Friday, July 30, 2010

How to Make Pickles

Since I have had a couple of requests for a pickles tutorial - here it is! Hope you find it useful, and please feel free to ask questions about anything that isn't clear. :^)

Before you begin: Wash thouroughly as many glass jars as you think you will need. They can be quart or pint size. Wide mouth jars work the best for pickles. Make sure you have enough lids and rings to match.

Tools that make things alot easier: Magnetic lid lifter, jar funnel, jar lifter

Now, wash your cucumbers. If they are small enough, you can leave them whole, or you may want to chop them into slices or spears.

 In earch quart size jar place:
-1 tablespoon of dill seed
 -About 2 tablespoons of fresh dill weed (if available)
-1 tablespoon salt 
-1 tablespoon chopped garlic (optional)
-1 or 2 washed grape vine leaves (optional - helps keep pickles crisp)

Pack the cucumbers tightly into the jars. Don't be afraid to really squeeze them down and fit as many in as possible. Just make sure you don't have any sticking slightly up over the top. :^)

Spread out a dry towel on a clean work surface and place all of the jars spaced a little apart from each other on the towel.

Now - count up how many jars of cucumbers you have. You will need half as much liquid as you have jars. So - if you have 16 quart jars, you need to make 8 quarts of brine.

The brine needs to be 2/3 vinegar and 1/3 water.
So, for 8 quarts of brine that would be 5 1/3 quarts vinegar and 2 2/3 quarts water

For homeschool moms who wish for the exact formula :

Vinegar: 2/3 x 8 quarts/1 = 16/3 (divide bottom into top and you get 5 1/3 quarts of vinegar)
Water: 1/3 x 8 quarts/1 = 8/3 which equals 2 2/3 quarts water 

Mix the brine in a pan on the stovetop and bring to a rolling boil.

Also place your clean lids and rings into a saucepan of water and bring to a boil.

When the brine is has been boiling for at least a minute, take it off the heat and place it near your jars. Take the sauce pan with the lids off the heat as well. You have to work rather fast here because you don't want everything to cool off. (but be extremely careful! you can get burned) Dip a glass measuring cup into the brine and begin filling the jars within about 1/4" of the top edge of the jar. Place the funnel over the jar you a filling. Fill all the jars, and then wipe the round glass top edge of the jar with a clean, damp cloth. (you don't want any water droplets or bits of dill to get in the way of the seal)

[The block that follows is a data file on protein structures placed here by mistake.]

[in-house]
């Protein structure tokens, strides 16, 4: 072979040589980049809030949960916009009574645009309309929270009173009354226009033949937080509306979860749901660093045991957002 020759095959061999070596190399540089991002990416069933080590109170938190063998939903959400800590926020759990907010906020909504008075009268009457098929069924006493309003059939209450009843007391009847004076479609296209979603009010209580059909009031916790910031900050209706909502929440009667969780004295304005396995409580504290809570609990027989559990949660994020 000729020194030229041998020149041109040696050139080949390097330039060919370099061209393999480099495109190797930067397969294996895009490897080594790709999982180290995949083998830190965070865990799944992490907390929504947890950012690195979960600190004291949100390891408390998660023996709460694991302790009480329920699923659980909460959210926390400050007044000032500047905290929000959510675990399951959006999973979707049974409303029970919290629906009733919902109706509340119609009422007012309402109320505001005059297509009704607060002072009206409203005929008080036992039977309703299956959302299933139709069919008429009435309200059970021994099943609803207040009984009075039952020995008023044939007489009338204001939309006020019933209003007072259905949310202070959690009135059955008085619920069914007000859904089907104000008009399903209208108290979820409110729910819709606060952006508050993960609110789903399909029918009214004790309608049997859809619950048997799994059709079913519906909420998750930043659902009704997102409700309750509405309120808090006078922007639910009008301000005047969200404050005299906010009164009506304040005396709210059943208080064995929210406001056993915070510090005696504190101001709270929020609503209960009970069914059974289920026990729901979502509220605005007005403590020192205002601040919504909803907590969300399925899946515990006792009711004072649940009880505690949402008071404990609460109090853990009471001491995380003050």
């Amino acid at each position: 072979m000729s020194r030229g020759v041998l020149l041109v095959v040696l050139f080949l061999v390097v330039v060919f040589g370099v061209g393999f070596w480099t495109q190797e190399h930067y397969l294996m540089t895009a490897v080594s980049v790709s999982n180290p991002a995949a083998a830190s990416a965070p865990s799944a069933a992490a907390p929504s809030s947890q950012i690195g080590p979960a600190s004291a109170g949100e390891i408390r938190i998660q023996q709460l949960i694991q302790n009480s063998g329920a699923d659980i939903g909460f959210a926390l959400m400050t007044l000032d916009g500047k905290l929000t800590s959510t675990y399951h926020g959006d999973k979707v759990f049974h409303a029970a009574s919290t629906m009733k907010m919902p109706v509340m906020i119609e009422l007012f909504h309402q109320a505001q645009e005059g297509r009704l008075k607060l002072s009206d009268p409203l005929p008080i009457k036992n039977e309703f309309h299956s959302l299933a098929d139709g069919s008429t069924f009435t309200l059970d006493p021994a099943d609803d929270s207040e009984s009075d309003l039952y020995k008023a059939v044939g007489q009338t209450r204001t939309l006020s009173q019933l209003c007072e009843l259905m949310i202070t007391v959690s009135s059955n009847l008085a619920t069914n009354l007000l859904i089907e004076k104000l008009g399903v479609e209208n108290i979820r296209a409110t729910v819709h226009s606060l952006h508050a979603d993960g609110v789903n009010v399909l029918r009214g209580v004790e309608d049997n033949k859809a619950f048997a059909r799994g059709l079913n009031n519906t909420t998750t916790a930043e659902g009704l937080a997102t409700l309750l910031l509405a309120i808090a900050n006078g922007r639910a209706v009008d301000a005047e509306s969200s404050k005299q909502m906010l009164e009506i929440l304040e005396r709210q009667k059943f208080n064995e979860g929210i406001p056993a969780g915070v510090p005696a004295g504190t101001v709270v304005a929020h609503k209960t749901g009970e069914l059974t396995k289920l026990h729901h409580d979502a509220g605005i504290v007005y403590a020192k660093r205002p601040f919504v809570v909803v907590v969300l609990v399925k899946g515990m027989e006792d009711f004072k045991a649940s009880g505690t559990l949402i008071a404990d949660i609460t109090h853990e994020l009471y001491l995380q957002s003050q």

You can use a dry towel to grasp the hot jars as you place a lid and ring on each and screw down tightly. (use the magnetic lid lifter to get the lids out of the boiling water) Turn each jar upside down on the towel and let cool about 30 minutes. Then turn right-side up. To test if your jars have sealed press on the middle of  the lid. If it pops up and down, it is not sealed. If it is curved downward slightly towards the middle and does not pop when pressed, it is sealed.

You can either store unsealed jars in the fridge, or you can waterbath them to seal. To water bath, place the unsealed jars in a canner or large pot and fill with water to just over the jars. Boil for about ten minutes. Use the jar lifter to remove from the boiling water and let cool.

Remove rings from sealed jars and admire your lovely pickles! Store in the pantry for about two weeks before eating. Yum!

The Princess and the Frog

Once upon a time...

There was a mini impromptu photo shoot with my sister and her toad named 'Little Lucy'.


Wednesday, July 28, 2010

New Fabric! ...and dress idea

This week a dear friend came by for a catch-up visit. It was just lovely, and we had a nice luncheon of chicken (okay, turkey) salad and spinach and strawberry salad with lime dressing! Good thing the boys were gone to work. They despise those types of 'girly' meals.